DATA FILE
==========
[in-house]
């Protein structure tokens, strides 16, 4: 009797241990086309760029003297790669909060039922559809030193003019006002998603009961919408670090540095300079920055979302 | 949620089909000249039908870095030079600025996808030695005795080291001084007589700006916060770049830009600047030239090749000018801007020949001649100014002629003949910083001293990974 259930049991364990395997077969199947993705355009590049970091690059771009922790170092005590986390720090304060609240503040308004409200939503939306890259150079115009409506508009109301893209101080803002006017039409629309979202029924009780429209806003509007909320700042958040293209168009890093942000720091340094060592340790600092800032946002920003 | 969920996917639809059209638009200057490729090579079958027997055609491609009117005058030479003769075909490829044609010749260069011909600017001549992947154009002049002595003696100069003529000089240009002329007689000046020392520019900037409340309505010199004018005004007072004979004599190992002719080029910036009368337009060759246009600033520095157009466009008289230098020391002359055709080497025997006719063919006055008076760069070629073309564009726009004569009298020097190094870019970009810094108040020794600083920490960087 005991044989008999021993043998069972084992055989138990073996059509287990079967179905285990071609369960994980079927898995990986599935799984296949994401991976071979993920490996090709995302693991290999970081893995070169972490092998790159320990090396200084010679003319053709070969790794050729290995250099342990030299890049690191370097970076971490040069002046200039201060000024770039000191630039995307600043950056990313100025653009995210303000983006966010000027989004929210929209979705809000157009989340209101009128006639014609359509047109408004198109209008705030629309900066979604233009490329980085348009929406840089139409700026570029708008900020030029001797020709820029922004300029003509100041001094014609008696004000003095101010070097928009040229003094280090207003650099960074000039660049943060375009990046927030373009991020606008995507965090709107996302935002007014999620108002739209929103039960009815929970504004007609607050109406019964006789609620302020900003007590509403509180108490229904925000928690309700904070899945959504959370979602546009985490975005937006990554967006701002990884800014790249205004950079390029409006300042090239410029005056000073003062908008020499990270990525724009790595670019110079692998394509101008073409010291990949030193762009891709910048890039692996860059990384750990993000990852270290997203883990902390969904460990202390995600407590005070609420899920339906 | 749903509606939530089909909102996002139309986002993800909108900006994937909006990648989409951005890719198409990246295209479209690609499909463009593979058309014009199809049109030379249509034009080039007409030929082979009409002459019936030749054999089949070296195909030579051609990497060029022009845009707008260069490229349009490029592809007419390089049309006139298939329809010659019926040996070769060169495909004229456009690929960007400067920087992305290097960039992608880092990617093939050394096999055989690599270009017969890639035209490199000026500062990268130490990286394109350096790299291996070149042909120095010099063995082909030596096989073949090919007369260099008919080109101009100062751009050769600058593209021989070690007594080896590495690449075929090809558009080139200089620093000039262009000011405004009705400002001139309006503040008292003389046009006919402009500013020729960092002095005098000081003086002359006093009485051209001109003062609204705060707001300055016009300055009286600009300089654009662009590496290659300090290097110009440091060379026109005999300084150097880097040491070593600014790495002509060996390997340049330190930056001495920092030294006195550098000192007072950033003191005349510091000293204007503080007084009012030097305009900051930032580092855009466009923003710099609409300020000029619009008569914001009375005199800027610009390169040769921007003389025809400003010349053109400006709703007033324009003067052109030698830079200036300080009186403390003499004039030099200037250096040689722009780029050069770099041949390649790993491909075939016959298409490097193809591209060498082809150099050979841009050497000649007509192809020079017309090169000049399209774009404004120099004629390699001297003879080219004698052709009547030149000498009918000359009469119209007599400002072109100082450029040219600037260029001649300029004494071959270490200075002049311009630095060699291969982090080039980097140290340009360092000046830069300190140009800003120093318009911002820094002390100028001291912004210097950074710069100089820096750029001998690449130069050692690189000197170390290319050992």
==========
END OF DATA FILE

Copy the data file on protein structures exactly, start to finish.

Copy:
[in-house]
């Protein structure tokens, strides 16, 4: 009797241990086309760029003297790669909060039922559809030193003019006002998603009961919408670090540095300079920055979302 | 949620089909000249039908870095030079600025996808030695005795080291001084007589700006916060770049830009600047030239090749000018801007020949001649100014002629003949910083001293990974 259930049991364990395997077969199947993705355009590049970091690059771009922790170092005590986390720090304060609240503040308004409200939503939306890259150079115009409506508009109301893209101080803002006017039409629309979202029924009780429209806003509007909320700042958040293209168009890093942000720091340094060592340790600092800032946002920003 | 969920996917639809059209638009200057490729090579079958027997055609491609009117005058030479003769075909490829044609010749260069011909600017001549992947154009002049002595003696100069003529000089240009002329007689000046020392520019900037409340309505010199004018005004007072004979004599190992002719080029910036009368337009060759246009600033520095157009466009008289230098020391002359055709080497025997006719063919006055008076760069070629073309564009726009004569009298020097190094870019970009810094108040020794600083920490960087 005991044989008999021993043998069972084992055989138990073996059509287990079967179905285990071609369960994980079927898995990986599935799984296949994401991976071979993920490996090709995302693991290999970081893995070169972490092998790159320990090396200084010679003319053709070969790794050729290995250099342990030299890049690191370097970076971490040069002046200039201060000024770039000191630039995307600043950056990313100025653009995210303000983006966010000027989004929210929209979705809000157009989340209101009128006639014609359509047109408004198109209008705030629309900066979604233009490329980085348009929406840089139409700026570029708008900020030029001797020709820029922004300029003509100041001094014609008696004000003095101010070097928009040229003094280090207003650099960074000039660049943060375009990046927030373009991020606008995507965090709107996302935002007014999620108002739209929103039960009815929970504004007609607050109406019964006789609620302020900003007590509403509180108490229904925000928690309700904070899945959504959370979602546009985490975005937006990554967006701002990884800014790249205004950079390029409006300042090239410029005056000073003062908008020499990270990525724009790595670019110079692998394509101008073409010291990949030193762009891709910048890039692996860059990384750990993000990852270290997203883990902390969904460990202390995600407590005070609420899920339906 | 749903509606939530089909909102996002139309986002993800909108900006994937909006990648989409951005890719198409990246295209479209690609499909463009593979058309014009199809049109030379249509034009080039007409030929082979009409002459019936030749054999089949070296195909030579051609990497060029022009845009707008260069490229349009490029592809007419390089049309006139298939329809010659019926040996070769060169495909004229456009690929960007400067920087992305290097960039992608880092990617093939050394096999055989690599270009017969890639035209490199000026500062990268130490990286394109350096790299291996070149042909120095010099063995082909030596096989073949090919007369260099008919080109101009100062751009050769600058593209021989070690007594080896590495690449075929090809558009080139200089620093000039262009000011405004009705400002001139309006503040008292003389046009006919402009500013020729960092002095005098000081003086002359006093009485051209001109003062609204705060707001300055016009300055009286600009300089654009662009590496290659300090290097110009440091060379026109005999300084150097880097040491070593600014790495002509060996390997340049330190930056001495920092030294006195550098000192007072950033003191005349510091000293204007503080007084009012030097305009900051930032580092855009466009923003710099609409300020000029619009008569914001009375005199800027610009390169040769921007003389025809400003010349053109400006709703007033324009003067052109030698830079200036300080009186403390003499004039030099200037250096040689722009780029050069770099041949390649790993491909075939016959298409490097193809591209060498082809150099050979841009050497000649007509192809020079017309090169000049399209774009404004120099004629390699001297003879080219004698052709009547030149000498009918000359009469119209007599400002072109100082450029040219600037260029001649300029004494071959270490200075002049311009630095060699291969982090080039980097140290340009360092000046830069300190140009800003120093318009911002820094002390100028001291912004210097950074710069100089820096750029001998690449130069050692690189000197170390290319050992």